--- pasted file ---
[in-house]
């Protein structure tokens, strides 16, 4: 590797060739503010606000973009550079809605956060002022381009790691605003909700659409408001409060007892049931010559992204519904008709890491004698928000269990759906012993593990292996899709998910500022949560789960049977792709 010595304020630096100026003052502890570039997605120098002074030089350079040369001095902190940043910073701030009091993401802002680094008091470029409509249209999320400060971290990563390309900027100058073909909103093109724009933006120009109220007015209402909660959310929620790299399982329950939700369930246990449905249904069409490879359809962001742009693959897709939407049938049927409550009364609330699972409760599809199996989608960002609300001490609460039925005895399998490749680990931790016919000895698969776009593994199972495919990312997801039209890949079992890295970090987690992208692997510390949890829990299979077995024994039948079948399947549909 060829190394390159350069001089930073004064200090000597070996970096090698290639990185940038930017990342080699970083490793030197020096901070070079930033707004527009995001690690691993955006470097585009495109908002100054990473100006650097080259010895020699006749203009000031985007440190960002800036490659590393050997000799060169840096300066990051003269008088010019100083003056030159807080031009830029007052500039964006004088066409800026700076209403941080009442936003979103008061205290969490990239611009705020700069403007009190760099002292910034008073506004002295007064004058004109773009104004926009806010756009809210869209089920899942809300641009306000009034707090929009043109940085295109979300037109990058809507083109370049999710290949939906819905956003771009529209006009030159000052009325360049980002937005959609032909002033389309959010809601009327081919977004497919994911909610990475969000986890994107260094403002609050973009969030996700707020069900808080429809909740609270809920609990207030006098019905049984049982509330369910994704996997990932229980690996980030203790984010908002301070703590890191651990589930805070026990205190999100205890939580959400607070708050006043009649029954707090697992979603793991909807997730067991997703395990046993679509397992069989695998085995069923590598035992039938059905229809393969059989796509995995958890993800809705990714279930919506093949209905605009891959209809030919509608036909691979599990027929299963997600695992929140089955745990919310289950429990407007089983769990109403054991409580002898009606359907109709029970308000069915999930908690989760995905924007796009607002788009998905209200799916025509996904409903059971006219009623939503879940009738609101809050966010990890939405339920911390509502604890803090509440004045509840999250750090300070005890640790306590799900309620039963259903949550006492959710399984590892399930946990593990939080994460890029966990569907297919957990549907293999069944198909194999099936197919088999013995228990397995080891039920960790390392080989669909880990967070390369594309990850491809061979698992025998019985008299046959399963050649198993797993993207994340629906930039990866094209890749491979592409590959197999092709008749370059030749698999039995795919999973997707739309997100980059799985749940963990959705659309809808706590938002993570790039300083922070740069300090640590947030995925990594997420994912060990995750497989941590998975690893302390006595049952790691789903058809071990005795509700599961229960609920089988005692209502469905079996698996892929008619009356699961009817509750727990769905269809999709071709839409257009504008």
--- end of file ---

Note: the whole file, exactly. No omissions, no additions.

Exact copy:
[in-house]
């Protein structure tokens, strides 16, 4: 590797060739503010606000973009550079809605956060002022381009790691605003909700659409408001409060007892049931010559992204519904008709890491004698928000269990759906012993593990292996899709998910500022949560789960049977792709 010595304020630096100026003052502890570039997605120098002074030089350079040369001095902190940043910073701030009091993401802002680094008091470029409509249209999320400060971290990563390309900027100058073909909103093109724009933006120009109220007015209402909660959310929620790299399982329950939700369930246990449905249904069409490879359809962001742009693959897709939407049938049927409550009364609330699972409760599809199996989608960002609300001490609460039925005895399998490749680990931790016919000895698969776009593994199972495919990312997801039209890949079992890295970090987690992208692997510390949890829990299979077995024994039948079948399947549909 060829190394390159350069001089930073004064200090000597070996970096090698290639990185940038930017990342080699970083490793030197020096901070070079930033707004527009995001690690691993955006470097585009495109908002100054990473100006650097080259010895020699006749203009000031985007440190960002800036490659590393050997000799060169840096300066990051003269008088010019100083003056030159807080031009830029007052500039964006004088066409800026700076209403941080009442936003979103008061205290969490990239611009705020700069403007009190760099002292910034008073506004002295007064004058004109773009104004926009806010756009809210869209089920899942809300641009306000009034707090929009043109940085295109979300037109990058809507083109370049999710290949939906819905956003771009529209006009030159000052009325360049980002937005959609032909002033389309959010809601009327081919977004497919994911909610990475969000986890994107260094403002609050973009969030996700707020069900808080429809909740609270809920609990207030006098019905049984049982509330369910994704996997990932229980690996980030203790984010908002301070703590890191651990589930805070026990205190999100205890939580959400607070708050006043009649029954707090697992979603793991909807997730067991997703395990046993679509397992069989695998085995069923590598035992039938059905229809393969059989796509995995958890993800809705990714279930919506093949209905605009891959209809030919509608036909691979599990027929299963997600695992929140089955745990919310289950429990407007089983769990109403054991409580002898009606359907109709029970308000069915999930908690989760995905924007796009607002788009998905209200799916025509996904409903059971006219009623939503879940009738609101809050966010990890939405339920911390509502604890803090509440004045509840999250750090300070005890640790306590799900309620039963259903949550006492959710399984590892399930946990593990939080994460890029966990569907297919957990549907293999069944198909194999099936197919088999013995228990397995080891039920960790390392080989669909880990967070390369594309990850491809061979698992025998019985008299046959399963050649198993797993993207994340629906930039990866094209890749491979592409590959197999092709008749370059030749698999039995795919999973997707739309997100980059799985749940963990959705659309809808706590938002993570790039300083922070740069300090640590947030995925990594997420994912060990995750497989941590998975690893302390006595049952790691789903058809071990005795509700599961229960609920089988005692209502469905079996698996892929008619009356699961009817509750727990769905269809999709071709839409257009504008």